Elisabeth Manville
Mar 26, 2012

Stem cells derived from bone marrow improves heart function in some patients

New research presented at the 2012 American College of Cardiology Meeting has shown that stem cells derived from a patient’s own bone marrow can help heart function. In some patients with heart failure, the function of the left ventricle was improved when they were injected with their own stem cells. Researchers observed that when 92 patients received a one-time injection of either a placebo or 100 million stem cells derived from the bone marrow in their hips, those injected with the stem cells experienced 2.7 percent improved ejection fraction, the percentage of blood pumped out of the left ventricle during each contraction, compared to the placebo group. In patients younger than 62, the improvement was 4.7 percent. The principal investigators of the study explained that even though 2.7 percent does not seem like a large number, it is statistically significant and could be a way to improve heart function in chronic heart failure patients who have no other options.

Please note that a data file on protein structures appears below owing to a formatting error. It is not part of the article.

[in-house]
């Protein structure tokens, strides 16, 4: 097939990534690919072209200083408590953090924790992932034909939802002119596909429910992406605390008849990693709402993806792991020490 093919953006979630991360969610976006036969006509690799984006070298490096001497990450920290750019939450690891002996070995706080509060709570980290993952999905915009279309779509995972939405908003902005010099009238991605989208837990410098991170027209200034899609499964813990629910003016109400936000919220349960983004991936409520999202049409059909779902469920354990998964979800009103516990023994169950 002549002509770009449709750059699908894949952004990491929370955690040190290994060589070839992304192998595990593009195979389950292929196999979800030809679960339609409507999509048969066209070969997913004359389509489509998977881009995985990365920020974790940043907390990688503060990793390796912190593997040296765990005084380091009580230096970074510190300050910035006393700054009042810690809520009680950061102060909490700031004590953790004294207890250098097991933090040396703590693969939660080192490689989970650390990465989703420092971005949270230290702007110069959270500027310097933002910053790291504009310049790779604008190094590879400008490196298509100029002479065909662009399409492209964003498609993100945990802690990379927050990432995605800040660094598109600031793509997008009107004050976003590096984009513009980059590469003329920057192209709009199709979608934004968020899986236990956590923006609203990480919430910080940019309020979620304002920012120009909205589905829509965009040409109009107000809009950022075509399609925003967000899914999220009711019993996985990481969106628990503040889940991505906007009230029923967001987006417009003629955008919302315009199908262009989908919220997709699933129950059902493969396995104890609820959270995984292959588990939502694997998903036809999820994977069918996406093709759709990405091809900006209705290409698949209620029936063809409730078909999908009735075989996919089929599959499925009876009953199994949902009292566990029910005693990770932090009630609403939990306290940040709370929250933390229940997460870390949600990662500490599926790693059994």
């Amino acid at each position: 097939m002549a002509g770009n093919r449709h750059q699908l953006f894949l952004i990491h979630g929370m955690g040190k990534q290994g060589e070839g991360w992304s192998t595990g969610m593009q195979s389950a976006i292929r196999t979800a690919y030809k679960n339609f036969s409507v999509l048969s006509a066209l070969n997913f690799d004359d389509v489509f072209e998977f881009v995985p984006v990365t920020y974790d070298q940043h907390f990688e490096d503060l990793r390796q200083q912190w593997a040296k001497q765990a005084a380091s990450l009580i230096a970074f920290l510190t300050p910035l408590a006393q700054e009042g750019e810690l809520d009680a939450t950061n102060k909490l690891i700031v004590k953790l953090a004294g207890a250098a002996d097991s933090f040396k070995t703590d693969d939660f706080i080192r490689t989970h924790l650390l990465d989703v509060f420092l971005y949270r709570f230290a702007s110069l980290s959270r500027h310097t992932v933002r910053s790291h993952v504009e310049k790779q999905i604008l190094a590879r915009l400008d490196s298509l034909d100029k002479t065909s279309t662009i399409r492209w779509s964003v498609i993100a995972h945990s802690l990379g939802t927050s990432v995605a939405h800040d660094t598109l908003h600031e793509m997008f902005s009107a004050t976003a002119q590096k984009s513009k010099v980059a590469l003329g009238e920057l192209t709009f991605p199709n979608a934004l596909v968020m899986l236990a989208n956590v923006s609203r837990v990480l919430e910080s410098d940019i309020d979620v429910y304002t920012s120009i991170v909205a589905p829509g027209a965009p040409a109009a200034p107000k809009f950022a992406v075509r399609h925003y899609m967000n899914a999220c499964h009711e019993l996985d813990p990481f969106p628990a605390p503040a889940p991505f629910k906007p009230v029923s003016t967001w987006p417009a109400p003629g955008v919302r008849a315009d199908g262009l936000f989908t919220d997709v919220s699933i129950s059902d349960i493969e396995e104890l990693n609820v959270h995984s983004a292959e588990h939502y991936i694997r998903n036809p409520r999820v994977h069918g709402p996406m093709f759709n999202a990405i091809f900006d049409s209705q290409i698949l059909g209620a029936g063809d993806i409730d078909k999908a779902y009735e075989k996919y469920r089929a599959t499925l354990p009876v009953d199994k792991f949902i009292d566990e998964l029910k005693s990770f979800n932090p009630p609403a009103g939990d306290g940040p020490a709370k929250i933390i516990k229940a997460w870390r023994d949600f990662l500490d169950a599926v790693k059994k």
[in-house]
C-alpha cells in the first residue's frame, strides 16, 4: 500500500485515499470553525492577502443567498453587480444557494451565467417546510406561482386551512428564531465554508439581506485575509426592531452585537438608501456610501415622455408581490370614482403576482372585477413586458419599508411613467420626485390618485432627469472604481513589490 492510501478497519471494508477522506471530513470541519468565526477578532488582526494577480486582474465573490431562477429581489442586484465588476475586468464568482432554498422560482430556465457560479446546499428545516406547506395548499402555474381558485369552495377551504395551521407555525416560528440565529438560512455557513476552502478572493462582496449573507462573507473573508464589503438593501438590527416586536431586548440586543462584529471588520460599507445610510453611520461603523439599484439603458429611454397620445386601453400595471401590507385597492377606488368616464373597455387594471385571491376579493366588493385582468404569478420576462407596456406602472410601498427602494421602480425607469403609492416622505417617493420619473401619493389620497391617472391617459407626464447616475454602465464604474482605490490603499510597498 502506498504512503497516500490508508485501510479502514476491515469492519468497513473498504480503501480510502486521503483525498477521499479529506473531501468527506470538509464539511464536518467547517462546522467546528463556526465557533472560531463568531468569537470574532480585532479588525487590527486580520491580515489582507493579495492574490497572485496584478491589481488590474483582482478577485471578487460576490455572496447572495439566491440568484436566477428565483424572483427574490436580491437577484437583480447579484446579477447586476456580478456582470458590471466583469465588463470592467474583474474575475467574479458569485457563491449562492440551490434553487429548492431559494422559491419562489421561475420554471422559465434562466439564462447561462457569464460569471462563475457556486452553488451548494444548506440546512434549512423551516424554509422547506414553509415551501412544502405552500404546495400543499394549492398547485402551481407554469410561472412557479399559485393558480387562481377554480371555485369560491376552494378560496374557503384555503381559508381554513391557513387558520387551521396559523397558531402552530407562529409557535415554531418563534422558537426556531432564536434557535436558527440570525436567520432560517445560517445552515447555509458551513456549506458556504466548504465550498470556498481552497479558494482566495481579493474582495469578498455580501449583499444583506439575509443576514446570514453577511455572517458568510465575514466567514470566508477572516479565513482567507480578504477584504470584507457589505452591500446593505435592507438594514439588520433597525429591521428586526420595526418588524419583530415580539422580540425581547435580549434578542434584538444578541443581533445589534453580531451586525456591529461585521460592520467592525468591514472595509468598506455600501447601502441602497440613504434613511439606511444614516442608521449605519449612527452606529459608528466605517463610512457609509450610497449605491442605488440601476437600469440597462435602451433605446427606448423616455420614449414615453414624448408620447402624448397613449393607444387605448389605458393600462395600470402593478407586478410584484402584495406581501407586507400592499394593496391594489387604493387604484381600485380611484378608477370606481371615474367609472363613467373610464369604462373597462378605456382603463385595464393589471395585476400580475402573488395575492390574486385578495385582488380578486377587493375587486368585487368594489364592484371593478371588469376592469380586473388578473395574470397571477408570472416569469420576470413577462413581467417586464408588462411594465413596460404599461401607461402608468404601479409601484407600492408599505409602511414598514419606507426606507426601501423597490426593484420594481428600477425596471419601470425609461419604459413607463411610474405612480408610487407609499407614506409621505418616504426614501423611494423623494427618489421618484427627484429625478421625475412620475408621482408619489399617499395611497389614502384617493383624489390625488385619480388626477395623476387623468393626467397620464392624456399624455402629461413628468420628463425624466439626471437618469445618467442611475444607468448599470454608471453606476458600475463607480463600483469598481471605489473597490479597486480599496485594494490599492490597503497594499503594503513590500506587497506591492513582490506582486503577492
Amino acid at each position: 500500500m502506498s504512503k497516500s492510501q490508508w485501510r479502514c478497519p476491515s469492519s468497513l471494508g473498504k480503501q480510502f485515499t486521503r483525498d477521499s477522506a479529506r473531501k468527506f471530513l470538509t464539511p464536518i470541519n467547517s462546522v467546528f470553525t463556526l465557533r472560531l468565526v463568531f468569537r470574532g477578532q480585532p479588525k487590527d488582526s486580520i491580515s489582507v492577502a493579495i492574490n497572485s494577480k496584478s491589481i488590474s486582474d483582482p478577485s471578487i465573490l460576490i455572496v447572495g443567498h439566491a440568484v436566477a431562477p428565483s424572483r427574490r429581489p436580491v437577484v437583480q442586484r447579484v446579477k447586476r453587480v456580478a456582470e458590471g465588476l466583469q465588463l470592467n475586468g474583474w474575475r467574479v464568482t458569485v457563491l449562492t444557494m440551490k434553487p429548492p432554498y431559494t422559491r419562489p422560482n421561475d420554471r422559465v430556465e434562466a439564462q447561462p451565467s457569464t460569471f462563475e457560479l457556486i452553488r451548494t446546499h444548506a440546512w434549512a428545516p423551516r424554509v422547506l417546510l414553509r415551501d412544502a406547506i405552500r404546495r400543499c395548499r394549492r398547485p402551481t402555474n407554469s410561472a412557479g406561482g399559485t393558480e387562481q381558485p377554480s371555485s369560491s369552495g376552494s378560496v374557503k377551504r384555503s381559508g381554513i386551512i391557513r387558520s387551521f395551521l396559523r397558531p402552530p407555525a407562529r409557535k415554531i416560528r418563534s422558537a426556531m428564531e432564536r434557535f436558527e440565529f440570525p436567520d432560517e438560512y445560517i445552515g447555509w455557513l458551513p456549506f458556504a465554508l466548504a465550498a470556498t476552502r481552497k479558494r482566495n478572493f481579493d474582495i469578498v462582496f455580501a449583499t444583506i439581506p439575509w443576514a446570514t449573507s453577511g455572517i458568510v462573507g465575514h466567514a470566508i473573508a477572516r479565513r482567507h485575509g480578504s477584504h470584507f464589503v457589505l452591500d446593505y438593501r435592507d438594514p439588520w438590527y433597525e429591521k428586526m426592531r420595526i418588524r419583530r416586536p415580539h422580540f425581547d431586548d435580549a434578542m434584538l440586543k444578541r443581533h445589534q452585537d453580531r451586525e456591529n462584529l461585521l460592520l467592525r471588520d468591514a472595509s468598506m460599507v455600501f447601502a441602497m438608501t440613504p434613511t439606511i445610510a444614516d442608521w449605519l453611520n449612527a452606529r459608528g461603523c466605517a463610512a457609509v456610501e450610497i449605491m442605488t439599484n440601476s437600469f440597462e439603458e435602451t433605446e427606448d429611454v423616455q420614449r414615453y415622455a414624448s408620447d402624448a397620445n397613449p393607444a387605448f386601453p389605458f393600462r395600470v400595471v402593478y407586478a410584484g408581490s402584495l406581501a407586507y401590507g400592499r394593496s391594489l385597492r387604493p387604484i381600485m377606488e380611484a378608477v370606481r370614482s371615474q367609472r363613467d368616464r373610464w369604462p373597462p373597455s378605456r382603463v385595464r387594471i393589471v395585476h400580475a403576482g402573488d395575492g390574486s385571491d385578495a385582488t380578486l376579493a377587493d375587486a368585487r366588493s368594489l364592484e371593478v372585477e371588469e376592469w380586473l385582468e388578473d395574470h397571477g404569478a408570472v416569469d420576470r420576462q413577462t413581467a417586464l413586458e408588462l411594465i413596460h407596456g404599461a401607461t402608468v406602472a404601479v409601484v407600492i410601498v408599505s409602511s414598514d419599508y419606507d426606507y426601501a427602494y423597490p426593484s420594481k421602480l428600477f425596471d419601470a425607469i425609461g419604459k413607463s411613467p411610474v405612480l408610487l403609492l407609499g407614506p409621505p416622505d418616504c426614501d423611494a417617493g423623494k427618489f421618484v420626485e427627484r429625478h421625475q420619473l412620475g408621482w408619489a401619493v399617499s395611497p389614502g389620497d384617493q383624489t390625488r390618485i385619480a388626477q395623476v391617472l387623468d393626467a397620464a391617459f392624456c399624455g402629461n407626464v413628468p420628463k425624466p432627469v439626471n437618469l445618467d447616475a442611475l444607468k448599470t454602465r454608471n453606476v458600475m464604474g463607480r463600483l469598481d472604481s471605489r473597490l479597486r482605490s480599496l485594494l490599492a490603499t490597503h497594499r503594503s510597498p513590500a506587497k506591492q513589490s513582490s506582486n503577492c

Check out this video to learn more about this research.